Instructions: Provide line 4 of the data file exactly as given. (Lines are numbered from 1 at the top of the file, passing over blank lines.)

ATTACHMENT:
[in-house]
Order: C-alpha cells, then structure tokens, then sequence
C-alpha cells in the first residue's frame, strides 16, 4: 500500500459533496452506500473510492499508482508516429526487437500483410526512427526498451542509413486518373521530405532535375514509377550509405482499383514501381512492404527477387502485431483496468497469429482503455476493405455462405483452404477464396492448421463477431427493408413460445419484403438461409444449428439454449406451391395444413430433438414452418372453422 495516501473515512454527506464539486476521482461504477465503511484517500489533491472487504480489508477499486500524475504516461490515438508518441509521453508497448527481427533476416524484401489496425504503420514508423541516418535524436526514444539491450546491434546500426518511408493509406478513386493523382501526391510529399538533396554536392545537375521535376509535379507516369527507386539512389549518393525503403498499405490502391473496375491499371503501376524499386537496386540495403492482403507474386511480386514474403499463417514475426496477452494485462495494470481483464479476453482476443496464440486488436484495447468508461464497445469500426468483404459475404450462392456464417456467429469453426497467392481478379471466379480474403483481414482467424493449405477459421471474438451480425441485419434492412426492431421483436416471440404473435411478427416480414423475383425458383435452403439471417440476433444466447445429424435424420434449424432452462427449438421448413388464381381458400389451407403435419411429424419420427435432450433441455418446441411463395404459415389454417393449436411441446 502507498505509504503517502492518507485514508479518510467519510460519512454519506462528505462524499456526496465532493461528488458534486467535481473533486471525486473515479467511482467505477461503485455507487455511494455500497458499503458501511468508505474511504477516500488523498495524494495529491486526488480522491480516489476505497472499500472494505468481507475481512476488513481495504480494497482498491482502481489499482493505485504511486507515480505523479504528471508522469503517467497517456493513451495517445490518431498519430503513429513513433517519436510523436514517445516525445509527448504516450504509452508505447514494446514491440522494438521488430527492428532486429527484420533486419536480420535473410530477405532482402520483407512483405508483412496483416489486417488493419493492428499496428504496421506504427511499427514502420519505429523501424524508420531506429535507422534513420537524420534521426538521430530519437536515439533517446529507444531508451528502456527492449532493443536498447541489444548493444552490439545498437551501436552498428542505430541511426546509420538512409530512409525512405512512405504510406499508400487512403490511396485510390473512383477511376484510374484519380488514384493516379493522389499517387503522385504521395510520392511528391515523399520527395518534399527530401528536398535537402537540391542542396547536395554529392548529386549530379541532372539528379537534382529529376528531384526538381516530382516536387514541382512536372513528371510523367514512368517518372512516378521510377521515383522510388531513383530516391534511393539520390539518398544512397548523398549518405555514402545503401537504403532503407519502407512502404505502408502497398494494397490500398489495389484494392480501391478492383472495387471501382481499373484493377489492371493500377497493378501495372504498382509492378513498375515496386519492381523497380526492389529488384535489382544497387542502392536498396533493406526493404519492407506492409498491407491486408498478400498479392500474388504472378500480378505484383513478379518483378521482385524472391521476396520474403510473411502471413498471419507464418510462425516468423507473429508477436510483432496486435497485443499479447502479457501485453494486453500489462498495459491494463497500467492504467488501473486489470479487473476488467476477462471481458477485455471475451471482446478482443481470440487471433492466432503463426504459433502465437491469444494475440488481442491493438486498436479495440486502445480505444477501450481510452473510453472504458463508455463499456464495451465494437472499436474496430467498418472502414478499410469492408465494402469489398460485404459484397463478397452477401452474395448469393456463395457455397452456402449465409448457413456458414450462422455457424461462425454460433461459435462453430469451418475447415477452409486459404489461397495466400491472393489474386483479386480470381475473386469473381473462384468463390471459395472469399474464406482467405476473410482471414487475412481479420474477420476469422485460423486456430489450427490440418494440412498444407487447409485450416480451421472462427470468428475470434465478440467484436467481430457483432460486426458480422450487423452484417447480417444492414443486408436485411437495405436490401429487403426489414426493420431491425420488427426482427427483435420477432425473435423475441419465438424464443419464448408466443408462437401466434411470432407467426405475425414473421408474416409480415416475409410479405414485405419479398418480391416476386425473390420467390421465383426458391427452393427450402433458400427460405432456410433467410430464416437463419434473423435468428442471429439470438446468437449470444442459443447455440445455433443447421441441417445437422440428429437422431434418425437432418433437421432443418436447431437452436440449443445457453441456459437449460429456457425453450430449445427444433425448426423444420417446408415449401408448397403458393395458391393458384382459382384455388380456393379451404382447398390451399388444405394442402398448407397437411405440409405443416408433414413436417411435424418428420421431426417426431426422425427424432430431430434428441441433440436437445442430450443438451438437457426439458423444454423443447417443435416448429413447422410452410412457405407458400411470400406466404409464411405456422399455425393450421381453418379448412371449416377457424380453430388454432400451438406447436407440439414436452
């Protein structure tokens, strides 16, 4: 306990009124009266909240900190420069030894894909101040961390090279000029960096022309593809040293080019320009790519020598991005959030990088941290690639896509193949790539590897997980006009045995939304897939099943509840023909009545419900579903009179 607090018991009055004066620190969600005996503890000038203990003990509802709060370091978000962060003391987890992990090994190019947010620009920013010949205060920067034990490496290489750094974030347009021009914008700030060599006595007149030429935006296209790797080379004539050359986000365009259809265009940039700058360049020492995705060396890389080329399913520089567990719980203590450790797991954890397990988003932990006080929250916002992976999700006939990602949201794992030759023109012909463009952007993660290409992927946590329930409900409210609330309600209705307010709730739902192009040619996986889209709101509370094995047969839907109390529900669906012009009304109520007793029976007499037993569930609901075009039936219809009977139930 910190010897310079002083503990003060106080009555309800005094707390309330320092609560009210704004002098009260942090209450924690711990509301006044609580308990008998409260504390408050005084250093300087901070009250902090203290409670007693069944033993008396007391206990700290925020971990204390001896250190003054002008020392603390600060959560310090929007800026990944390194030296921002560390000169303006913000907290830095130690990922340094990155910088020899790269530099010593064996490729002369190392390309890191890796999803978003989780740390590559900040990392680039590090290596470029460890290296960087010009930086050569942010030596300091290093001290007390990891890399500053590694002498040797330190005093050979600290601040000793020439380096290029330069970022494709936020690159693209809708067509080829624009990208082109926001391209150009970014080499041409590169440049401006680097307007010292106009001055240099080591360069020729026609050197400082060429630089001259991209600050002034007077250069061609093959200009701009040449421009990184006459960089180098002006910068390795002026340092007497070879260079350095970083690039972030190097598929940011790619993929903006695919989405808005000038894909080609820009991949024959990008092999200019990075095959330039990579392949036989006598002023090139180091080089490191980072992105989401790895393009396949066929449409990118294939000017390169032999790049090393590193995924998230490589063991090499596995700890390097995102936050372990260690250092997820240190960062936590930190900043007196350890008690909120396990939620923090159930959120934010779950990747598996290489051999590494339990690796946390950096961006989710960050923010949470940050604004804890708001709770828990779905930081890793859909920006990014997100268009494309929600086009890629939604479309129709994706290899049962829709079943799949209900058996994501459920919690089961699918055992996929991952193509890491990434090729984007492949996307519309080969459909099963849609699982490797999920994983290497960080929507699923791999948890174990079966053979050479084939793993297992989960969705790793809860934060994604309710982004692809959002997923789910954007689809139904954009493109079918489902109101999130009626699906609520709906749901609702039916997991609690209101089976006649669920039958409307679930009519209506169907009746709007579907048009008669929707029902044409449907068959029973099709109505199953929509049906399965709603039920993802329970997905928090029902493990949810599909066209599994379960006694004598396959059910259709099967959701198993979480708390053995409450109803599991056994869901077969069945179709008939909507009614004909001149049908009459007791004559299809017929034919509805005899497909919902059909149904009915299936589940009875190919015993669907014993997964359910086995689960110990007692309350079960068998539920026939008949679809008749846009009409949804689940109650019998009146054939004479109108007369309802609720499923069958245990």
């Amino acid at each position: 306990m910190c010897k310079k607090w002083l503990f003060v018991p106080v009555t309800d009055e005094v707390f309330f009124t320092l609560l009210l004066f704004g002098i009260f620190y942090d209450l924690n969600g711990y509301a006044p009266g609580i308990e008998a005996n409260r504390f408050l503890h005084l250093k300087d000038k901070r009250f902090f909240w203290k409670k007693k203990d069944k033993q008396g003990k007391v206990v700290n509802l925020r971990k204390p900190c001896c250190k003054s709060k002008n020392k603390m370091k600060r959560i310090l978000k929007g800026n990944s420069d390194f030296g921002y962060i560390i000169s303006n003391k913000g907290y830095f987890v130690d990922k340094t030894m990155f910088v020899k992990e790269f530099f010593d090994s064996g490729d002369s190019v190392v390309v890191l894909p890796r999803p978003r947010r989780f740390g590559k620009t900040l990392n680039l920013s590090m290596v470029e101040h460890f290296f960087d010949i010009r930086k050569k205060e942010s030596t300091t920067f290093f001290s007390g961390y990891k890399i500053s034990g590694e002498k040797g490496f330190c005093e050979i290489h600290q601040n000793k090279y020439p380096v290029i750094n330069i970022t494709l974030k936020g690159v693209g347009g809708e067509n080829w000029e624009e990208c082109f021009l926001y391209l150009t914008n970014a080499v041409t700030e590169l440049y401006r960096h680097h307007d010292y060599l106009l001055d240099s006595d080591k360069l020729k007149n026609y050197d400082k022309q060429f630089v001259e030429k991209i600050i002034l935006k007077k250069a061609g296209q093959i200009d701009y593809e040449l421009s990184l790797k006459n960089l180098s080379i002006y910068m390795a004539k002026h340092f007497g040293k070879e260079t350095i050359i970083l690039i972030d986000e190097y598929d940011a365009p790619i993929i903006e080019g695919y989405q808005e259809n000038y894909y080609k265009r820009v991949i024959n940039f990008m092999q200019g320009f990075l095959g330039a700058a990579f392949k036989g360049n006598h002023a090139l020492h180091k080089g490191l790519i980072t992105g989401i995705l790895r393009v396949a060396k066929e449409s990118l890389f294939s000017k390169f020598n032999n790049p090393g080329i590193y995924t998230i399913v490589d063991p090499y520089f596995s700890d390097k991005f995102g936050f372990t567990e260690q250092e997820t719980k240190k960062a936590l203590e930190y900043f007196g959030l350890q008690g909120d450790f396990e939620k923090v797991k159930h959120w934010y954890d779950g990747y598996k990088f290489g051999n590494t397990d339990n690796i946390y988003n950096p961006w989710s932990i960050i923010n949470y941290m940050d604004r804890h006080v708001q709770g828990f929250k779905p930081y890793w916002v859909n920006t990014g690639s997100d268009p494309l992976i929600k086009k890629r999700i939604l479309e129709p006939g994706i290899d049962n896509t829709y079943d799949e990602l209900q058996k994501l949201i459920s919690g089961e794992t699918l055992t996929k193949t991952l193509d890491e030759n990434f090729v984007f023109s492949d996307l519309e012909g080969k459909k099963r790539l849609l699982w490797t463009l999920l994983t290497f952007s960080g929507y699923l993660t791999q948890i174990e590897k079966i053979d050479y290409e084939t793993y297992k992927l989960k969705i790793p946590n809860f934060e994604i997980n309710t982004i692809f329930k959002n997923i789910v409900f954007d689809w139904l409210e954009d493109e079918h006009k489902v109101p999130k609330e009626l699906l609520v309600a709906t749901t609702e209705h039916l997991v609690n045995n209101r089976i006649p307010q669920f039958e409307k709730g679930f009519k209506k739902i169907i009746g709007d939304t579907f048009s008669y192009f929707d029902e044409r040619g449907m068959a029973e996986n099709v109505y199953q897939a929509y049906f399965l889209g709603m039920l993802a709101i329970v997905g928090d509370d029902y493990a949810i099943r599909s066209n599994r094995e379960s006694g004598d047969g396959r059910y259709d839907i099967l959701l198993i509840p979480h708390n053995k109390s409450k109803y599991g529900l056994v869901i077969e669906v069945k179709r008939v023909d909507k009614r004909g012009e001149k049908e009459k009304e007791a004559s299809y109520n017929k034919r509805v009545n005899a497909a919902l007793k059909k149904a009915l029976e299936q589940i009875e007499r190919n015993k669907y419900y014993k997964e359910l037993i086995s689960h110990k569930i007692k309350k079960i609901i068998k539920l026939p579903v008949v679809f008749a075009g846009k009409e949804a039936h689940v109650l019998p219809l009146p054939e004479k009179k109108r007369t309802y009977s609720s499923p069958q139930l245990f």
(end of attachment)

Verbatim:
């Protein structure tokens, strides 16, 4: 306990009124009266909240900190420069030894894909101040961390090279000029960096022309593809040293080019320009790519020598991005959030990088941290690639896509193949790539590897997980006009045995939304897939099943509840023909009545419900579903009179 607090018991009055004066620190969600005996503890000038203990003990509802709060370091978000962060003391987890992990090994190019947010620009920013010949205060920067034990490496290489750094974030347009021009914008700030060599006595007149030429935006296209790797080379004539050359986000365009259809265009940039700058360049020492995705060396890389080329399913520089567990719980203590450790797991954890397990988003932990006080929250916002992976999700006939990602949201794992030759023109012909463009952007993660290409992927946590329930409900409210609330309600209705307010709730739902192009040619996986889209709101509370094995047969839907109390529900669906012009009304109520007793029976007499037993569930609901075009039936219809009977139930 910190010897310079002083503990003060106080009555309800005094707390309330320092609560009210704004002098009260942090209450924690711990509301006044609580308990008998409260504390408050005084250093300087901070009250902090203290409670007693069944033993008396007391206990700290925020971990204390001896250190003054002008020392603390600060959560310090929007800026990944390194030296921002560390000169303006913000907290830095130690990922340094990155910088020899790269530099010593064996490729002369190392390309890191890796999803978003989780740390590559900040990392680039590090290596470029460890290296960087010009930086050569942010030596300091290093001290007390990891890399500053590694002498040797330190005093050979600290601040000793020439380096290029330069970022494709936020690159693209809708067509080829624009990208082109926001391209150009970014080499041409590169440049401006680097307007010292106009001055240099080591360069020729026609050197400082060429630089001259991209600050002034007077250069061609093959200009701009040449421009990184006459960089180098002006910068390795002026340092007497070879260079350095970083690039972030190097598929940011790619993929903006695919989405808005000038894909080609820009991949024959990008092999200019990075095959330039990579392949036989006598002023090139180091080089490191980072992105989401790895393009396949066929449409990118294939000017390169032999790049090393590193995924998230490589063991090499596995700890390097995102936050372990260690250092997820240190960062936590930190900043007196350890008690909120396990939620923090159930959120934010779950990747598996290489051999590494339990690796946390950096961006989710960050923010949470940050604004804890708001709770828990779905930081890793859909920006990014997100268009494309929600086009890629939604479309129709994706290899049962829709079943799949209900058996994501459920919690089961699918055992996929991952193509890491990434090729984007492949996307519309080969459909099963849609699982490797999920994983290497960080929507699923791999948890174990079966053979050479084939793993297992989960969705790793809860934060994604309710982004692809959002997923789910954007689809139904954009493109079918489902109101999130009626699906609520709906749901609702039916997991609690209101089976006649669920039958409307679930009519209506169907009746709007579907048009008669929707029902044409449907068959029973099709109505199953929509049906399965709603039920993802329970997905928090029902493990949810599909066209599994379960006694004598396959059910259709099967959701198993979480708390053995409450109803599991056994869901077969069945179709008939909507009614004909001149049908009459007791004559299809017929034919509805005899497909919902059909149904009915299936589940009875190919015993669907014993997964359910086995689960110990007692309350079960068998539920026939008949679809008749846009009409949804689940109650019998009146054939004479109108007369309802609720499923069958245990």